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Electronic marketing and internet use
Are there rules specifically governing unsolicited electronic marketing (spam)?
Section 27 of the Data Protection Act deals with spam and other kinds of unsolicited electronic marketing. Under this section, it is possible to process personal data in order to create specific profiles for promotional, commercial or advertising purposes or to establish consumer patterns, provided that the personal data is available to the public or has been provided with the consent of the owner of the personal data.
Decree 1588/2001 provides that consent will not be required in the case of consumer profiling, provided that the consumer is identified only by belonging to a certain category of consumers and the personal data necessary to send the marketing material to him or her. It also establishes that all communication carried out over the Internet should state clearly that the owner of the personal data can request to opt out or block – either totally or partially – its name from the database. On request, the person responsible for the database must provide information on the source of the information.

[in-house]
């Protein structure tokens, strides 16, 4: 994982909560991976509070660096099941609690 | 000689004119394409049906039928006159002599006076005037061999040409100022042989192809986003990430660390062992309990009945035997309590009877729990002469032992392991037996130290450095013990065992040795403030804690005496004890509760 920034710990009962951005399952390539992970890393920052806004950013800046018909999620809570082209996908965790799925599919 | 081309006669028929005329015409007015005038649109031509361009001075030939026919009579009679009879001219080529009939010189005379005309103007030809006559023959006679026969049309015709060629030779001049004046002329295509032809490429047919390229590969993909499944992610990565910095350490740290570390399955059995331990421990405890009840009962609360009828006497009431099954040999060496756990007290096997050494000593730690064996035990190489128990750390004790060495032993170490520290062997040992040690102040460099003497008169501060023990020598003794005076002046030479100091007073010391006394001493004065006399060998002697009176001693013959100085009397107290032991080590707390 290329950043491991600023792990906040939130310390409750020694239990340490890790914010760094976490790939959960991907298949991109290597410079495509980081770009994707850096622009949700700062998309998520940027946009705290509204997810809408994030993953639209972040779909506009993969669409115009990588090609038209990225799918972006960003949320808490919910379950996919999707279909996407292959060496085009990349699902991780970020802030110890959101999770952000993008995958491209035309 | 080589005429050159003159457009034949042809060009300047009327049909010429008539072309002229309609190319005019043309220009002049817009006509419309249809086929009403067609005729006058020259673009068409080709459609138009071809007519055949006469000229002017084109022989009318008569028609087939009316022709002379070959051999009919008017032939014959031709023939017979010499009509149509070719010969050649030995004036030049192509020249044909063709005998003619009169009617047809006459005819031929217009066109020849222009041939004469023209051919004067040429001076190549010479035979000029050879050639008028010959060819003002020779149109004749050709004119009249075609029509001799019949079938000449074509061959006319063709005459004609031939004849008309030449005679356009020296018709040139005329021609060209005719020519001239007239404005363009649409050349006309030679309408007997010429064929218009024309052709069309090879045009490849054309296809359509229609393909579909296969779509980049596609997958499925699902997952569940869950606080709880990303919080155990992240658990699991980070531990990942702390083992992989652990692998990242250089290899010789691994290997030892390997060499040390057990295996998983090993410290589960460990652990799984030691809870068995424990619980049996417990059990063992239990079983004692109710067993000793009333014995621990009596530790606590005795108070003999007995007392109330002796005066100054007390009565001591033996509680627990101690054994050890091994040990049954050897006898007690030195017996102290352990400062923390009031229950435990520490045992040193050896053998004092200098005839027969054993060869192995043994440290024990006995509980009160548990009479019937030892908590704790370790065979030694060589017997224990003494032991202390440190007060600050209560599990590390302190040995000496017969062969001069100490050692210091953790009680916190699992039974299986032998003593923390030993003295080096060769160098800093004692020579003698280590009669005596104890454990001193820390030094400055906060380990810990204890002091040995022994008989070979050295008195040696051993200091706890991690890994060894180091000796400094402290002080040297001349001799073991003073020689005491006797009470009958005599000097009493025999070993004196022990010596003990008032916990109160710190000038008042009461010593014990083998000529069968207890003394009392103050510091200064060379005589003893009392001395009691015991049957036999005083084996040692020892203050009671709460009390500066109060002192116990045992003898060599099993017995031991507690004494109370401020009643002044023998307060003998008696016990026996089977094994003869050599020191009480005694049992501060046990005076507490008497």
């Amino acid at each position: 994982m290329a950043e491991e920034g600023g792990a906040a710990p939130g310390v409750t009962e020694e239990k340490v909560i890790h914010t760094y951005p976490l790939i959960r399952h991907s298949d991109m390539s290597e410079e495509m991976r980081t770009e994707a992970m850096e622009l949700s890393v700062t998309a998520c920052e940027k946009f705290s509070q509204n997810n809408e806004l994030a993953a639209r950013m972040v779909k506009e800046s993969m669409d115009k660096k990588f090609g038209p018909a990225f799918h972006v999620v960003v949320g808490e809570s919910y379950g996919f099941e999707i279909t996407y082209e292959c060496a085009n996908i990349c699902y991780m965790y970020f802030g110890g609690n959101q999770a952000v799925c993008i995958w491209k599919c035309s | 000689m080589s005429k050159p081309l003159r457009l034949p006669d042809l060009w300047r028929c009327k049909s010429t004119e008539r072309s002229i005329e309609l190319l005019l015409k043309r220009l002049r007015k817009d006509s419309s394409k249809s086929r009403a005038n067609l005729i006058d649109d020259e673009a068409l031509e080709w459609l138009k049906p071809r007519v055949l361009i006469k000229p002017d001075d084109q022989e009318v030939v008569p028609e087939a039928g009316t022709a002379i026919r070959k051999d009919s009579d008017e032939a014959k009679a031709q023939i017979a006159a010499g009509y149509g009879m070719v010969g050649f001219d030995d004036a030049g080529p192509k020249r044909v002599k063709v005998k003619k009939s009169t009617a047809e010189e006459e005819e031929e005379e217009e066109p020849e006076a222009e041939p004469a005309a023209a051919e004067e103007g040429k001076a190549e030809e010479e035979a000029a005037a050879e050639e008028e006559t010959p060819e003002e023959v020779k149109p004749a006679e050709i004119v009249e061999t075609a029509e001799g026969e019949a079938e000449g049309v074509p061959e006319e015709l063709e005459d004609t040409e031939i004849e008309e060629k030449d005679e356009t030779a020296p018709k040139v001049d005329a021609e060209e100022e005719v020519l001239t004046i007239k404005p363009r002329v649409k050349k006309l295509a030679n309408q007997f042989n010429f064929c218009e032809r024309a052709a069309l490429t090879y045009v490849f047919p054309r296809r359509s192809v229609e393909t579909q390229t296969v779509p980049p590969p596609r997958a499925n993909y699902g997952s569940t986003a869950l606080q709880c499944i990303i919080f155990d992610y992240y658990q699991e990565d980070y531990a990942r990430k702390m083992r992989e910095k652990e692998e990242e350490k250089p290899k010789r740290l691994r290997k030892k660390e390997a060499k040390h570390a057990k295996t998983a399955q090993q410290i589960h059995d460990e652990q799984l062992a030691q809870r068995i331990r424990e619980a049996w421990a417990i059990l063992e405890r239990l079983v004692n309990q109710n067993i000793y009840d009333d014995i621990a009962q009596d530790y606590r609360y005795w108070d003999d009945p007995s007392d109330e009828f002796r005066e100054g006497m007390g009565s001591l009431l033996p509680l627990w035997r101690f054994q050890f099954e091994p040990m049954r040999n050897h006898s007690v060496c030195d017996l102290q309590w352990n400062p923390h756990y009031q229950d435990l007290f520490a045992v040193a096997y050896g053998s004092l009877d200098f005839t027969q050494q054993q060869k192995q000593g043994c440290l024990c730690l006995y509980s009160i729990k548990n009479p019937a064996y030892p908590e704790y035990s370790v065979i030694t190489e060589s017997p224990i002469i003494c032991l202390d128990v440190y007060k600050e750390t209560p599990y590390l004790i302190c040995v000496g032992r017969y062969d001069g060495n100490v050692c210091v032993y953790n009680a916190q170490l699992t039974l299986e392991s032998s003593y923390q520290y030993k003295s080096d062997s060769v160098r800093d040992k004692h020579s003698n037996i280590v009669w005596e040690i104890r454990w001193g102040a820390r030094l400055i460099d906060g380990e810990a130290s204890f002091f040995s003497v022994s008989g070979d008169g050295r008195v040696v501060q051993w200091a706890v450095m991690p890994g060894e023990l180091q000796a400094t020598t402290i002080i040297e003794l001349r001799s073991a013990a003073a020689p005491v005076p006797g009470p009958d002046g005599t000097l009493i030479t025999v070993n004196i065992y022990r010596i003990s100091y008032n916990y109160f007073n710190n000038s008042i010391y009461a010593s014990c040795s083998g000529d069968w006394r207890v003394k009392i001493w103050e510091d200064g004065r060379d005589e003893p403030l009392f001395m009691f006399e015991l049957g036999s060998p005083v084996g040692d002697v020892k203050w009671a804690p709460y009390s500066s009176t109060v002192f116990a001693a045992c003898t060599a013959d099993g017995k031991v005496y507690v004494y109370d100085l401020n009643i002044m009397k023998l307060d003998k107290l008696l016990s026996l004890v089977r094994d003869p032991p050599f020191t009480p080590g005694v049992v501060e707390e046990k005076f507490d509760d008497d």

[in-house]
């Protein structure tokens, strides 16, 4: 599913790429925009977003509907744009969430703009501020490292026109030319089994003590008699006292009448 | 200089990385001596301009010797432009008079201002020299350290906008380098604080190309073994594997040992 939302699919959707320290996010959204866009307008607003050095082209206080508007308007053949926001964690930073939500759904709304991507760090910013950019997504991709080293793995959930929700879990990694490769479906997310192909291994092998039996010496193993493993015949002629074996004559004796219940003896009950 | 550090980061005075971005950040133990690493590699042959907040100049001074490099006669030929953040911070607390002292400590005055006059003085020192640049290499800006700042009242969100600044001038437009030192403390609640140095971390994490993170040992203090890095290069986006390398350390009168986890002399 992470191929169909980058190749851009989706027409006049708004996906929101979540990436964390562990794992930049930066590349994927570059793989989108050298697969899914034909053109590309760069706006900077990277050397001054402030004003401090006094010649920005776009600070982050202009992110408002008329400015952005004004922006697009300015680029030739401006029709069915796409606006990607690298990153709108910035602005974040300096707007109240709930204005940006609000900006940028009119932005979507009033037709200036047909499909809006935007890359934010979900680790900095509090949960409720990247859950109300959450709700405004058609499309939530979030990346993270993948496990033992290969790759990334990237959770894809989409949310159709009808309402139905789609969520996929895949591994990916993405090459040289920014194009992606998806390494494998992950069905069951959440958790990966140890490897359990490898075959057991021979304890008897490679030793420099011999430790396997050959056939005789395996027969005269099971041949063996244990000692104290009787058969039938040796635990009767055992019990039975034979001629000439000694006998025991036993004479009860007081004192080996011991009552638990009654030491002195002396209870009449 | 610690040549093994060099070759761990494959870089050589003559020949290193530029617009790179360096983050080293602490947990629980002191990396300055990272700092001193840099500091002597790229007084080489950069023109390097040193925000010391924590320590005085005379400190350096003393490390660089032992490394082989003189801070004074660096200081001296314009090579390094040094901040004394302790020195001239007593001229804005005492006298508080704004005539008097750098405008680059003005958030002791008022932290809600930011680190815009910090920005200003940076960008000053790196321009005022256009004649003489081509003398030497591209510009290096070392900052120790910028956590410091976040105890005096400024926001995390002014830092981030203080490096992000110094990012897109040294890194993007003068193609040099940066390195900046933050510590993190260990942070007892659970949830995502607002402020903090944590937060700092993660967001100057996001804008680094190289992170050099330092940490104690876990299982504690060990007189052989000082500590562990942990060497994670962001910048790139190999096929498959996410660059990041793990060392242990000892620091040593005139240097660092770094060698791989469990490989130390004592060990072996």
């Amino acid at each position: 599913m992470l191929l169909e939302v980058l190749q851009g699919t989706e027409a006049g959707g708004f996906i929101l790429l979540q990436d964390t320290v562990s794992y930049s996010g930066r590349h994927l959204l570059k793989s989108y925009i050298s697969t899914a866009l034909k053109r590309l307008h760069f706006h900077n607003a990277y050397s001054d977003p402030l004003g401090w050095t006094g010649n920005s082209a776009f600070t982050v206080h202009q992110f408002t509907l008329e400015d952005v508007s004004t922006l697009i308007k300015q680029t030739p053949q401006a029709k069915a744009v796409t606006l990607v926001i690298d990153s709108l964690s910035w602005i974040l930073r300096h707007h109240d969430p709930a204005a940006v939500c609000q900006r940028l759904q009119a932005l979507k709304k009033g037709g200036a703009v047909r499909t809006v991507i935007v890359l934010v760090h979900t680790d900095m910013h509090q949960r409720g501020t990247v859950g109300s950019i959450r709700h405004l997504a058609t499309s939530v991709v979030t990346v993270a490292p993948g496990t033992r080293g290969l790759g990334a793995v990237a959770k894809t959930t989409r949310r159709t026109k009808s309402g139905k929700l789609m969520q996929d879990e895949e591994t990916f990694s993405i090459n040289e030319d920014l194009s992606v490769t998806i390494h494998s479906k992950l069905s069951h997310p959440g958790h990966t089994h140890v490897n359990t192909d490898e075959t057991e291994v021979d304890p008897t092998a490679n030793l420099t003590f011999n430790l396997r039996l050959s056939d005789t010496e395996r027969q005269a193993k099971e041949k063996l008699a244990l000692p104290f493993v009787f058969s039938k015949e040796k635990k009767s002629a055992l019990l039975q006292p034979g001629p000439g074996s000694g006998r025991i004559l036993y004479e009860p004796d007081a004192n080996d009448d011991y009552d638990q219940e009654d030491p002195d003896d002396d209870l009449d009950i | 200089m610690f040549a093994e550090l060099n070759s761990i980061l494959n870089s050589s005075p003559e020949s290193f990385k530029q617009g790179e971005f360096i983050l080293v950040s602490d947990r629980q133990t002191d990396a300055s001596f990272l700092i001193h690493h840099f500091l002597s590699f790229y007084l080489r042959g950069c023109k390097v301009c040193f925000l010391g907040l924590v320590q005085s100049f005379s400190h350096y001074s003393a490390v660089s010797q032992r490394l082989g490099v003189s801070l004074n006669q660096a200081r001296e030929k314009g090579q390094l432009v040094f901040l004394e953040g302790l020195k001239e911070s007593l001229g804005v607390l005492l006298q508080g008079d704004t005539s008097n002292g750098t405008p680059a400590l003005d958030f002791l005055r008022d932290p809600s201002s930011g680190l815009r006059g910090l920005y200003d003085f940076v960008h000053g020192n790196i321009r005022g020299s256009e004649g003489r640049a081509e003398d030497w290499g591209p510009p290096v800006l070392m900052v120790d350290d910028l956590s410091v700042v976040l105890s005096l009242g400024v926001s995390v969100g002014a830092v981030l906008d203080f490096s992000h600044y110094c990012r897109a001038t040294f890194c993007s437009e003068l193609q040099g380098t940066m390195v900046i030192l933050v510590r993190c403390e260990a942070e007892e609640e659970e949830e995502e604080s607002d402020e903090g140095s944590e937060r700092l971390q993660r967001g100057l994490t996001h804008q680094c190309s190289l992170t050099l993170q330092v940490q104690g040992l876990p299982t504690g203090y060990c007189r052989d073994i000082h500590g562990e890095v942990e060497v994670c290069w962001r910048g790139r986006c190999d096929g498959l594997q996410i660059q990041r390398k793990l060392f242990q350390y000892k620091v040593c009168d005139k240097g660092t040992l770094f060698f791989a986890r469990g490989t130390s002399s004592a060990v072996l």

Moreover, Disposition 4/2009 of the National Data Protection Agency provides that every communication must state that the owner of the personal data can request to opt out or block – either totally or partially – its name from the database, as well as the mechanism in place to exercise those rights. Further, it should include a transcript of Section 27.3 of the Data Protection Act and Section 27(3) of Appendix I of Decree 1558/2001. It also requires that communication sent is labelled as “advertising” – in particular, in the case of spam, the subject must include the word ‘advertising’.
No specific provisions in the Data Protection Act or any related regulation deal with cookies. However, as information requires some kind of relationship with an individual or entity in order to be considered personal data, cookies are not regarded as personal information.
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